My own. My precious.

The thing is, whatever I do and whatever genre it’s in, I hope that people like it for my voice, and not because they just HAPPEN to like things in that genre. To be honest, as long as they’re enjoying it, I really don’t care why. But what I am striving for is an audience that likes my work because of the unique swing I bring to my stories.



Whatever art form you practice, you’ve gotta figure out your brand. You can start out doing whatever you want if you’re just finding your voice. But once you’ve found it and you know what you want to do, and you’re DOING it, consolidate everything you’re doing around that brand. Don’t have five websites: have one. Don’t have three YouTube channels like I did: have one, and make everything work around that one. Everything you’re doing is an offshoot of YOU.

Understanding this concept is why people like Johnny B. Truant can write books like Fat VampireUnicorn Western and The Bialy Pimps with no conflict. They’re all distinctly Johnny, no matter how different they are. I’m sure there are people who like Fat Vampire because it’s a vampire book and they just love vampire books. But I know there are people who love it because it’s Johnny—not because they’re just so fucking in love with his abs of steel and want to give him rimjobs, but because his voice appeals to them.


Part of my brand is absolutely no hesitation on using swear words. I am restraining myself on two projects, yes, because I’m co-authoring them and my co-authors want these to be kid-friendly. That’s fine. But I will never create a solo project that doesn’t have a tun of fucktards, cuntwhores and fatherfuckers in it. You know that. You’ve been reading my blog, you’ve probably read some of my books (if you haven’t, you really should).

Another part of my brand is body count. I like thinking up new, interesting and hilarious ways for people to die. And unlike, let’s say, David W. Wright, the deaths rarely depress people. Usually, they’re either, “Holy shit!” moments or hilarious ones. Yes, it can be hilarious when people die. Ever see Samuel L. Jackson’s death scene in Deep Blue Sea? How about Leonardo DiCaprio’s death scene in The Departed? Hell, it can even be hilarious with animals: how about the cat in The Boondock Saints?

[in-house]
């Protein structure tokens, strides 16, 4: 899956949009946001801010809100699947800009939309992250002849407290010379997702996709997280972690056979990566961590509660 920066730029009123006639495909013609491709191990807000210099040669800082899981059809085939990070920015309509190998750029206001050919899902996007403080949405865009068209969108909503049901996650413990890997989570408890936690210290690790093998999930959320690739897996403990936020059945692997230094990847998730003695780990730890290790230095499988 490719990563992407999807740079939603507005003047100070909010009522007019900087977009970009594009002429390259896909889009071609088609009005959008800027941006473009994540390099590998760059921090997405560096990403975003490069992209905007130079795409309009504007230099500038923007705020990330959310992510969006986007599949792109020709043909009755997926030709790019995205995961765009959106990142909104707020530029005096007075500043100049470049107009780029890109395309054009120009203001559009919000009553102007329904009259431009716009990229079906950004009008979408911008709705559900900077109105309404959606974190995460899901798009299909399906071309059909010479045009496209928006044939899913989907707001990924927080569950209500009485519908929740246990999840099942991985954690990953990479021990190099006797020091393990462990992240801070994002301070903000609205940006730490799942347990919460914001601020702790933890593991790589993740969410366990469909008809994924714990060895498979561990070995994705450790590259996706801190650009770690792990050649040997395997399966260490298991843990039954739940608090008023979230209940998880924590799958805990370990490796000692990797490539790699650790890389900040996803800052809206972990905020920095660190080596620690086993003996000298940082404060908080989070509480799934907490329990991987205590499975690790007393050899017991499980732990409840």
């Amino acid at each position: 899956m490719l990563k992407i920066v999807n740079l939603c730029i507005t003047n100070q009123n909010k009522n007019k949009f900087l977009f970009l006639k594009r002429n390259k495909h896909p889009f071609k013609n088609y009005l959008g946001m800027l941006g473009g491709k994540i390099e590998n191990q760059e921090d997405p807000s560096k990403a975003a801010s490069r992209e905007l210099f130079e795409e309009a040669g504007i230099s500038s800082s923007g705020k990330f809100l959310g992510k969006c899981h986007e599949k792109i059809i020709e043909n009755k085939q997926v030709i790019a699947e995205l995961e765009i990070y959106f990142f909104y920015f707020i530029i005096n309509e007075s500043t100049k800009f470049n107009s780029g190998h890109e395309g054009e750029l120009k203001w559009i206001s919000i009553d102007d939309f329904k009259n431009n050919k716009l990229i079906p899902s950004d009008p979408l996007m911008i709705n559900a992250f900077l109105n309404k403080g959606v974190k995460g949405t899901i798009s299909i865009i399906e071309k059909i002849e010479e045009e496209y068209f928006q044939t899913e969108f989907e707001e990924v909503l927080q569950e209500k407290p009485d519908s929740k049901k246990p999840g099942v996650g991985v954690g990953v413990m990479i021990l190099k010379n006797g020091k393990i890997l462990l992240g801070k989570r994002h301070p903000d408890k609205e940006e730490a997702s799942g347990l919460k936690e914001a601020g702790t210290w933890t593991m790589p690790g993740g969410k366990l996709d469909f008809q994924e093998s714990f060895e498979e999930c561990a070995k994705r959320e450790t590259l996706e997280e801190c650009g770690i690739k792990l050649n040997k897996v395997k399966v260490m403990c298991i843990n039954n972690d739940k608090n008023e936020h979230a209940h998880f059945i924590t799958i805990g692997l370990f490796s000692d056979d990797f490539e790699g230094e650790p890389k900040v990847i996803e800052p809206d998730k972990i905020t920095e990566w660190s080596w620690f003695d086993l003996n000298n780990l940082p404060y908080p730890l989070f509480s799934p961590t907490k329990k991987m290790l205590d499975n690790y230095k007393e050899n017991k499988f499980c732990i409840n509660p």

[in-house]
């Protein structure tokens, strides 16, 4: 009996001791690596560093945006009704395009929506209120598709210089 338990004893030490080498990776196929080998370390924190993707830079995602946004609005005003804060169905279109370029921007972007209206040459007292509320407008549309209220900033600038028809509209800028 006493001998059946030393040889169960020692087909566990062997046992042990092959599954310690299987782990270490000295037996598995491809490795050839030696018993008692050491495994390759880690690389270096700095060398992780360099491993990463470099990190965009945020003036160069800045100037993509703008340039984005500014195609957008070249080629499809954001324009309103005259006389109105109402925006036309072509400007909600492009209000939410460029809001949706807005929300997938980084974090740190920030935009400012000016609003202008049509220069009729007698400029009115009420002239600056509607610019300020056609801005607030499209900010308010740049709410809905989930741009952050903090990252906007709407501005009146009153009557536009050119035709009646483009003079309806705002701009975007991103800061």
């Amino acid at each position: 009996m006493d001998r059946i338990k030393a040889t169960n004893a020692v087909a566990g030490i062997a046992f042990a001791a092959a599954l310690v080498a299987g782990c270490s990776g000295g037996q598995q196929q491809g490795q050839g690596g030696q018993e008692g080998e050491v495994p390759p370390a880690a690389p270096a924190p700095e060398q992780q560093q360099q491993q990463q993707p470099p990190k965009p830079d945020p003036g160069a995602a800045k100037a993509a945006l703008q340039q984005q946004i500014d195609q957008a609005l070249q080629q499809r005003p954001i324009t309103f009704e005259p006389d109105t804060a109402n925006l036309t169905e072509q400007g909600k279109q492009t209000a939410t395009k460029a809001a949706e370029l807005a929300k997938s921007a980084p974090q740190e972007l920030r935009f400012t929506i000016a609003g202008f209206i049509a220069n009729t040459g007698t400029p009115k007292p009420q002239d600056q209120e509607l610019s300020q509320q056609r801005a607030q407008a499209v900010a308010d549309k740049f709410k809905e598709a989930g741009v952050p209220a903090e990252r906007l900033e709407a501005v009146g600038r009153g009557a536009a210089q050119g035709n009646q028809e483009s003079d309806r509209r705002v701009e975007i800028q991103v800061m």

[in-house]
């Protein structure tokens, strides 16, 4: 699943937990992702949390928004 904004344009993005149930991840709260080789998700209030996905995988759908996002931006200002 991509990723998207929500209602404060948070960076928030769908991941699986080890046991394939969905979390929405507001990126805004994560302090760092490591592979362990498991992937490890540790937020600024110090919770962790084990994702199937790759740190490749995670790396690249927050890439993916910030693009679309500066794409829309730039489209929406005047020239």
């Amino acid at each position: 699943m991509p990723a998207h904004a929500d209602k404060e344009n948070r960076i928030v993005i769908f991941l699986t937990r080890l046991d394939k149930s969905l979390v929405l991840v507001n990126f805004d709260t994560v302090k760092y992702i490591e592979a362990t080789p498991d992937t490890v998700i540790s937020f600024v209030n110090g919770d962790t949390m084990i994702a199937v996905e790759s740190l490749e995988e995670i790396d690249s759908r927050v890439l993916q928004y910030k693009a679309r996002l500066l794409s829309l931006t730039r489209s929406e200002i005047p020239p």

Massive spoilers on all of those, by the way. Sorry.

I don’t know about you, but those clips are all fucking HILARIOUS. Much more to my tastes than the way Leonardo DiCaprio died in (SPOILER ALERT) Blood Diamond. I loved that movie. The ending was amazing, it made me cry.

But it’s not my brand.

Not saying I’d never do something like that (it was an incredible, emotional scene) but you better believe several dozen other people would have been detonated by a cherry bomb strapped to the back of a chihuahua first.

Branding is taste is style is attitude is BRANDING.

It’s got to be in everything you do, up to and including and ESPECIALLY your marketing.

Bring everything together. Find out what’s the central core of your art and build things around it. It’s probably what you’re good at: after all, it’s what you like, isn’t it? You probably spend more time thinking about it than anything else.

Work on your brand. Put that out there. Show diversity, prove your competence in a variety of styles, genres, what have you. But unify it with your brand.

Want more like that? Check out this post: Keeping it Together.

Garrett Robinson

Over 100,000 readers have read and loved Garrett's books, like the fantasy hits Nightblade and Midrealm. He's also a film festival favorite with movies like Unsaid, and a tech guru who posts lots of helpful how-tos for writers and filmmakers over at